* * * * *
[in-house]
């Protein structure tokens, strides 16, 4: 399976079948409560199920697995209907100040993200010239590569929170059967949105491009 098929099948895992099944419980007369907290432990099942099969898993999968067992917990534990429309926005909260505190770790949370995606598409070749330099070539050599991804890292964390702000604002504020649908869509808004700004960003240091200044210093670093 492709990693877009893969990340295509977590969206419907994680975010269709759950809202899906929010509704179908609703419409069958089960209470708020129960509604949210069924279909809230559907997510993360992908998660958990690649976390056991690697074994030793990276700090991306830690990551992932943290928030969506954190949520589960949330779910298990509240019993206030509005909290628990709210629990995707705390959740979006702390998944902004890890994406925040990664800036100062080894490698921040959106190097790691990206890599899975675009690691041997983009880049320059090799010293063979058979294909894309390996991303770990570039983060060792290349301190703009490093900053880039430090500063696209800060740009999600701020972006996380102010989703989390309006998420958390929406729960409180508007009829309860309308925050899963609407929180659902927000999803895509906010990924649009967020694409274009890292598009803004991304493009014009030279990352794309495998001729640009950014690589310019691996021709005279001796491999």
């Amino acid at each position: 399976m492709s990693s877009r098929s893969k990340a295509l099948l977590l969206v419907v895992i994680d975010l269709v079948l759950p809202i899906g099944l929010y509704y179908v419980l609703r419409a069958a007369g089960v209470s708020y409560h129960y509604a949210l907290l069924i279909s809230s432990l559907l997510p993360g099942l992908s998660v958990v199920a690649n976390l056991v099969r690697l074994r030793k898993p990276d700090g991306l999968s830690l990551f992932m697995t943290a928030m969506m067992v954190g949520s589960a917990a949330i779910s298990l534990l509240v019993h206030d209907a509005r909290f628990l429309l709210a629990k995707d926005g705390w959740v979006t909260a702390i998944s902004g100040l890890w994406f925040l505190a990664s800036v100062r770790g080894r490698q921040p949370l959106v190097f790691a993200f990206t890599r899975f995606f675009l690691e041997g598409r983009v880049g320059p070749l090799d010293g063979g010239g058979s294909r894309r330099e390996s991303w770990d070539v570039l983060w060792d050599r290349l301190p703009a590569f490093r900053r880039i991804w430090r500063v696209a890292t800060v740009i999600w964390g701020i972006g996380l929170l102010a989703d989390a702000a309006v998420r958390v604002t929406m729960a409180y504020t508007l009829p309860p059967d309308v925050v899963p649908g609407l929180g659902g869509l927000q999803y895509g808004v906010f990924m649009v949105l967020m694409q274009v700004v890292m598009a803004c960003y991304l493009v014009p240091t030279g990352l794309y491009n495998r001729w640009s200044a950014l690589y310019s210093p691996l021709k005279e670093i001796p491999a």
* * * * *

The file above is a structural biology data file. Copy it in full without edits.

[in-house]
């Protein structure tokens, strides 16, 4: 399976079948409560199920697995209907100040993200010239590569929170059967949105491009 098929099948895992099944419980007369907290432990099942099969898993999968067992917990534990429309926005909260505190770790949370995606598409070749330099070539050599991804890292964390702000604002504020649908869509808004700004960003240091200044210093670093 492709990693877009893969990340295509977590969206419907994680975010269709759950809202899906929010509704179908609703419409069958089960209470708020129960509604949210069924279909809230559907997510993360992908998660958990690649976390056991690697074994030793990276700090991306830690990551992932943290928030969506954190949520589960949330779910298990509240019993206030509005909290628990709210629990995707705390959740979006702390998944902004890890994406925040990664800036100062080894490698921040959106190097790691990206890599899975675009690691041997983009880049320059090799010293063979058979294909894309390996991303770990570039983060060792290349301190703009490093900053880039430090500063696209800060740009999600701020972006996380102010989703989390309006998420958390929406729960409180508007009829309860309308925050899963609407929180659902927000999803895509906010990924649009967020694409274009890292598009803004991304493009014009030279990352794309495998001729640009950014690589310019691996021709005279001796491999």
């Amino acid at each position: 399976m492709s990693s877009r098929s893969k990340a295509l099948l977590l969206v419907v895992i994680d975010l269709v079948l759950p809202i899906g099944l929010y509704y179908v419980l609703r419409a069958a007369g089960v209470s708020y409560h129960y509604a949210l907290l069924i279909s809230s432990l559907l997510p993360g099942l992908s998660v958990v199920a690649n976390l056991v099969r690697l074994r030793k898993p990276d700090g991306l999968s830690l990551f992932m697995t943290a928030m969506m067992v954190g949520s589960a917990a949330i779910s298990l534990l509240v019993h206030d209907a509005r909290f628990l429309l709210a629990k995707d926005g705390w959740v979006t909260a702390i998944s902004g100040l890890w994406f925040l505190a990664s800036v100062r770790g080894r490698q921040p949370l959106v190097f790691a993200f990206t890599r899975f995606f675009l690691e041997g598409r983009v880049g320059p070749l090799d010293g063979g010239g058979s294909r894309r330099e390996s991303w770990d070539v570039l983060w060792d050599r290349l301190p703009a590569f490093r900053r880039i991804w430090r500063v696209a890292t800060v740009i999600w964390g701020i972006g996380l929170l102010a989703d989390a702000a309006v998420r958390v604002t929406m729960a409180y504020t508007l009829p309860p059967d309308v925050v899963p649908g609407l929180g659902g869509l927000q999803y895509g808004v906010f990924m649009v949105l967020m694409q274009v700004v890292m598009a803004c960003y991304l493009v014009p240091t030279g990352l794309y491009n495998r001729w640009s200044a950014l690589y310019s210093p691996l021709k005279e670093i001796p491999a």